Eye care is an important component of a pet’s overall health. Often, as a pet gets older, you may notice changes in the clarity of their eyes, but young pets can also have vision issues. A playful pup might scratch their cornea on outdoor debris causing an ulceration. Other breeds are prone to high eye pressures and require monitoring. Diabetes and heart disease can lead to glaucoma and cataracts.
Symptoms of Eye Problems:
- Squinting (blepharospasm)
- Visualizing the third eyelid (to the right)
- Eye rubbing
If you see symptoms listed above and are concerned about your pet’s eye health, there are several diagnostic tests that can be done in an exam:
- Fluorescein Stain: stains the eye to look for scratches and ulcers
- Schirmer Tear Test: measures tear production
- Tonopen: measures eye pressure
These tests often provide a diagnosis and can also help us decide the next step in treating or further diagnosing your pet’s eye problem.
Common Eye Concerns:
- Infections and conjunctivitis
- Corneal Ulcers
- Cherry Eye
- Enucleation/ Traumatic Injury
- Retinal Detachment
- Entropia/Ectropia (abnormal eye lashes)
Infections and Conjunctivitis:
Although usually treatable with ointments, conjunctivitis can be highly infectious. Dogs going to doggie day care should stay home for a few days to prevent spreading it to their play-mates. Symptoms include redness, green discharge from the eye, rubbing and scratching the eye. In more severe infections the eye can swell and the eyelids can become swollen shut. Contact us for an appointment if you are seeing any of these signs.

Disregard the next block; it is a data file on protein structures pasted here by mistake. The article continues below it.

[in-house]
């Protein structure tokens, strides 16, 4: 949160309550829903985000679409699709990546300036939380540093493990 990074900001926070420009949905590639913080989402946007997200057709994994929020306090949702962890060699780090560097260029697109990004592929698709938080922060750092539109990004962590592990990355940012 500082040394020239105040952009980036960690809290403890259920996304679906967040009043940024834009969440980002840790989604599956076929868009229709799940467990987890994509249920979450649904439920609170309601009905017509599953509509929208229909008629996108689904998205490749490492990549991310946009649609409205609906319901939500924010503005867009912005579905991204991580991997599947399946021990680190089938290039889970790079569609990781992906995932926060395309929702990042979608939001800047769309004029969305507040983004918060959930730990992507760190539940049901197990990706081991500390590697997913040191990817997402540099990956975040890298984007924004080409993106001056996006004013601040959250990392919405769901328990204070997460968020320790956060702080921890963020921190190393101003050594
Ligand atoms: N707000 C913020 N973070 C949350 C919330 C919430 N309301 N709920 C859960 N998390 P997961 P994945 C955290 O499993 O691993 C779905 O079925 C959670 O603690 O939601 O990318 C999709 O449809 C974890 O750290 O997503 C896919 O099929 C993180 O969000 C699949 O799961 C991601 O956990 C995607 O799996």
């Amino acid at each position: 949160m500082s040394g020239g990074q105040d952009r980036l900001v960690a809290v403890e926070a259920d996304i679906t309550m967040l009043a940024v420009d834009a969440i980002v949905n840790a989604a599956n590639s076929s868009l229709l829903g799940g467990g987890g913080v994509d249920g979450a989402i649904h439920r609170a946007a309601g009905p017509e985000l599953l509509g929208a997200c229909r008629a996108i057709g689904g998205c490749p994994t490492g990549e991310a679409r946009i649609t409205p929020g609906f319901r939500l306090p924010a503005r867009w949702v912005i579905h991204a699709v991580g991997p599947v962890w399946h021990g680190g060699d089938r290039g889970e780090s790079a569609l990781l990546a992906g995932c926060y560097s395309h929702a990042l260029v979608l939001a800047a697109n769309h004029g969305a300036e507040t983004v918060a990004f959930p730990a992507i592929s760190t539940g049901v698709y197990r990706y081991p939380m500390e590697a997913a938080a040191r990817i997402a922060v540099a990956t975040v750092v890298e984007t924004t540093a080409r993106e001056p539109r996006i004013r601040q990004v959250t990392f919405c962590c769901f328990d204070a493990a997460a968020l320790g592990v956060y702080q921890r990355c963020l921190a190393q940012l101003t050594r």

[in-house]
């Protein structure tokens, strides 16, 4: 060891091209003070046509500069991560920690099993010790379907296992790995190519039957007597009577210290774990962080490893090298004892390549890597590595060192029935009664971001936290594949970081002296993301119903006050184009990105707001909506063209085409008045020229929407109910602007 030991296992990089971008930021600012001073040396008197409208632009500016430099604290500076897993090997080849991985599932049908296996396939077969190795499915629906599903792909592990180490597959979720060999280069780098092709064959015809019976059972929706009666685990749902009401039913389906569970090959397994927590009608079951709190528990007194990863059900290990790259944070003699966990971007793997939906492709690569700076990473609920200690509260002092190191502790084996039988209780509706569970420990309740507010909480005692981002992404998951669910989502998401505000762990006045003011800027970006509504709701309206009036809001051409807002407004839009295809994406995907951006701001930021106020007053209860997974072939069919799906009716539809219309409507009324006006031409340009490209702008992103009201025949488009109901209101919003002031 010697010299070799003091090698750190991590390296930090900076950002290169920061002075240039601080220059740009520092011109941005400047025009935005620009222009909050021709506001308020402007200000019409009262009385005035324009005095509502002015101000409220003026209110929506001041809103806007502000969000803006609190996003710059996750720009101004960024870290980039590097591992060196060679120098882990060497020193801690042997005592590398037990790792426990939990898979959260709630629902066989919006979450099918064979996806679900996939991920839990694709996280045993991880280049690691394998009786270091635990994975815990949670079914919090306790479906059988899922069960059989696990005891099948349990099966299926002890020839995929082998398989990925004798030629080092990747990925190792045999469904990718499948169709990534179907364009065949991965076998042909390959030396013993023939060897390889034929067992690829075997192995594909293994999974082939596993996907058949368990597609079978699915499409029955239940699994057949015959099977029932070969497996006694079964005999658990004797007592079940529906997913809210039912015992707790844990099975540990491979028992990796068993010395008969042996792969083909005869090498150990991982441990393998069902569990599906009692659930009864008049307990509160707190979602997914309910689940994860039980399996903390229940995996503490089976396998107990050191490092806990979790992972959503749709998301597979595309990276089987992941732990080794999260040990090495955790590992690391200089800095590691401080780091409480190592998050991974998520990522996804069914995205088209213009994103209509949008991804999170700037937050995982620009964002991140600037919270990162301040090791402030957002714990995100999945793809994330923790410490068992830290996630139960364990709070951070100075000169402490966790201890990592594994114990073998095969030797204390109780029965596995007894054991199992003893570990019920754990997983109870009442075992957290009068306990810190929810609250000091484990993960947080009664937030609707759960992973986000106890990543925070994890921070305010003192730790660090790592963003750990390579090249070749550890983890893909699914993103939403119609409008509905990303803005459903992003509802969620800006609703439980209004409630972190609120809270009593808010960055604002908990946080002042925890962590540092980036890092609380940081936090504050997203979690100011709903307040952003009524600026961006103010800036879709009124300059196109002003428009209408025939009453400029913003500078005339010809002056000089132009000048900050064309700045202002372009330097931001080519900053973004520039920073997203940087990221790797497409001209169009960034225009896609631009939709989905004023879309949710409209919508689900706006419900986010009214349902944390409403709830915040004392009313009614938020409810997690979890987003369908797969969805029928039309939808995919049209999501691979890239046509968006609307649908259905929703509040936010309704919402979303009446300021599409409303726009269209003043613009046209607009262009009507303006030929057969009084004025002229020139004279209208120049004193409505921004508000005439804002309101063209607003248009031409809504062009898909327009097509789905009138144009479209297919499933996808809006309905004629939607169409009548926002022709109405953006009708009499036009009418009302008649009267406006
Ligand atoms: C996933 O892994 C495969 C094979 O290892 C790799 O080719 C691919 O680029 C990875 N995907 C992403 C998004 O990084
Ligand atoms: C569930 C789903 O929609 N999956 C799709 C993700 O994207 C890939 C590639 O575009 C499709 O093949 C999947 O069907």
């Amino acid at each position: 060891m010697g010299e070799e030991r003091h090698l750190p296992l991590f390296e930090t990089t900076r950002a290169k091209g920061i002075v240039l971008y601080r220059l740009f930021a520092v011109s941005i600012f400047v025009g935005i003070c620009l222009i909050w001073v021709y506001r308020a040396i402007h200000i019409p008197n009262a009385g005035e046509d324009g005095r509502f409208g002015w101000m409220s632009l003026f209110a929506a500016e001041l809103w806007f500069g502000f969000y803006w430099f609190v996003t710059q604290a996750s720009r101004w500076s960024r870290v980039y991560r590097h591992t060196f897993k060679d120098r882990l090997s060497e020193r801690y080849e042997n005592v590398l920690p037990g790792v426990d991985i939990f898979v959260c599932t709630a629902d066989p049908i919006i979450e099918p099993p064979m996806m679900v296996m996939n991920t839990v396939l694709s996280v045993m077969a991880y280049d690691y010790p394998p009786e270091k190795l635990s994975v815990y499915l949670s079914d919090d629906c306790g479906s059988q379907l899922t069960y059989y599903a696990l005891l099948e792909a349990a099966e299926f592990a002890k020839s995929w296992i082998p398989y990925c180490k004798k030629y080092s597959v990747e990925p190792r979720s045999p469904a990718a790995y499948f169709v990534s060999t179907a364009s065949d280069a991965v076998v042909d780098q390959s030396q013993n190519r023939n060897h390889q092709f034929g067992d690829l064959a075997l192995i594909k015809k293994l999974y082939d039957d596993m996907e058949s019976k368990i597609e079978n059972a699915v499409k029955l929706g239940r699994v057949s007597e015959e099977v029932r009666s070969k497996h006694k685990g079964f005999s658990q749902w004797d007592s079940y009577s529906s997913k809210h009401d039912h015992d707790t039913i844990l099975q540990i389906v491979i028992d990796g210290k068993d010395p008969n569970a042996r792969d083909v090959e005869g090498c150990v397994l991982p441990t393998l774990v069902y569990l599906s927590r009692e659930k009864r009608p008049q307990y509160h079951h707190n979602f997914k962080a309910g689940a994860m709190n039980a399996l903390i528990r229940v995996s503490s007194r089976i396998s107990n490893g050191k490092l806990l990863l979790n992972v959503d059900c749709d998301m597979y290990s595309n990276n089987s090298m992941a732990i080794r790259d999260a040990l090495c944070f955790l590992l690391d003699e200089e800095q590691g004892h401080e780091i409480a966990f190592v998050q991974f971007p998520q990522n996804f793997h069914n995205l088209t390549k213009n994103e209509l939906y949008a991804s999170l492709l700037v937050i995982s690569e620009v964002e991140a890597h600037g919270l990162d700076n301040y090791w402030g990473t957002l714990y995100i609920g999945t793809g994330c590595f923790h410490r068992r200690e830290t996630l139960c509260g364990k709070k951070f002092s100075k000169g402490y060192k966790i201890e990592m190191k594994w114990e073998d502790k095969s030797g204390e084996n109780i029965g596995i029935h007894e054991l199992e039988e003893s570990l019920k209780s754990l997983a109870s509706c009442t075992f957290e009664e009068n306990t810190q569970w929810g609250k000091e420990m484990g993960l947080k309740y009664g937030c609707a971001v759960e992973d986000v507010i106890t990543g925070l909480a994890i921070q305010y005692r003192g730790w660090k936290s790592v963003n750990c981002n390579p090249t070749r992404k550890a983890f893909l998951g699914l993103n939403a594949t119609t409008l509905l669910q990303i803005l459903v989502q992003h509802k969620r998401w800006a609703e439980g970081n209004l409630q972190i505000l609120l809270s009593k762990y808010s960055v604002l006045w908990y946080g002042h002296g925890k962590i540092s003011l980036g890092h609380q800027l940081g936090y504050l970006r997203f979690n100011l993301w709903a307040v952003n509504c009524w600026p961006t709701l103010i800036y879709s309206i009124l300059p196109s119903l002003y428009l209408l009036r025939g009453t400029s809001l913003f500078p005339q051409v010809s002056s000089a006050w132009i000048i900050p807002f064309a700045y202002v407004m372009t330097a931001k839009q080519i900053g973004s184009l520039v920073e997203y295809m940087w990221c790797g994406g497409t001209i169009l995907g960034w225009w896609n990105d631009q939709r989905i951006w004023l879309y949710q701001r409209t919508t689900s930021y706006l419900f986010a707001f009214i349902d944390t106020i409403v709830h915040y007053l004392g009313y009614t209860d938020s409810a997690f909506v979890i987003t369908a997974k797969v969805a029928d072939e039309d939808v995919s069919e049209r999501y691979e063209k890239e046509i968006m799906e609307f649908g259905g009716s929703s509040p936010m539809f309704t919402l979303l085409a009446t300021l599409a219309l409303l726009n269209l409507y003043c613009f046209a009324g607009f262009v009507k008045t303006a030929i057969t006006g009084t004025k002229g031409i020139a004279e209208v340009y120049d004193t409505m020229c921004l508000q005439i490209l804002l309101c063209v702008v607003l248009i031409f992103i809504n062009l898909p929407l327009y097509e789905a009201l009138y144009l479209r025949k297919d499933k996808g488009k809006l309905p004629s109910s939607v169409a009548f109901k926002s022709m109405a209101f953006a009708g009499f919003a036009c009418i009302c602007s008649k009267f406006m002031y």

Scratches and Corneal Ulcers
A scratch, if left untreated, can turn into a corneal ulcer; an open sore on the cornea, the thin clear structure overlying the iris, which is the colored part of the eye. Ulcers and scratches can be detected and measured using fluorescein stain.
When we are treating your pet for a scratch or an ulcer it is important to recheck the eye as directed by the veterinarian. This allows us to monitor the healing of your pet’s eye, and prevents it from developing into a more severe condition.
The use of over the counter, or previous prescriptions can be damaging to your pet’s eye if it’s not the proper type of medication. Some medications can impede healing or even make the ulcer worse. Always make an appointment to see a veterinarian if you suspect a scratch or ulceration of the eye.
Certain eye conditions can be surgically corrected. In house surgical procedures include:
- Cherry Eye
- Corneal Debridement
- Enucleation (removal of a permanently damaged eye)
- Proptosis Repair (replacing an eye that has been displaced from its socket)
Pets recover surprisingly well after eye surgery especially to loss or changes in vision. Although our goal is always to maintain and regain site some trauma can not be repaired. However, pets other senses are so well adapted that they often live fairly normal lives.
If we are unable to provide the procedure here, Veazie Veterinary Clinic maintains strong relationships with several specialists in Maine and surrounding states.
- Dr. Alan Bacharach, Veterinary Ophthalmology of New England
- Port City Veterinary Referral Hospital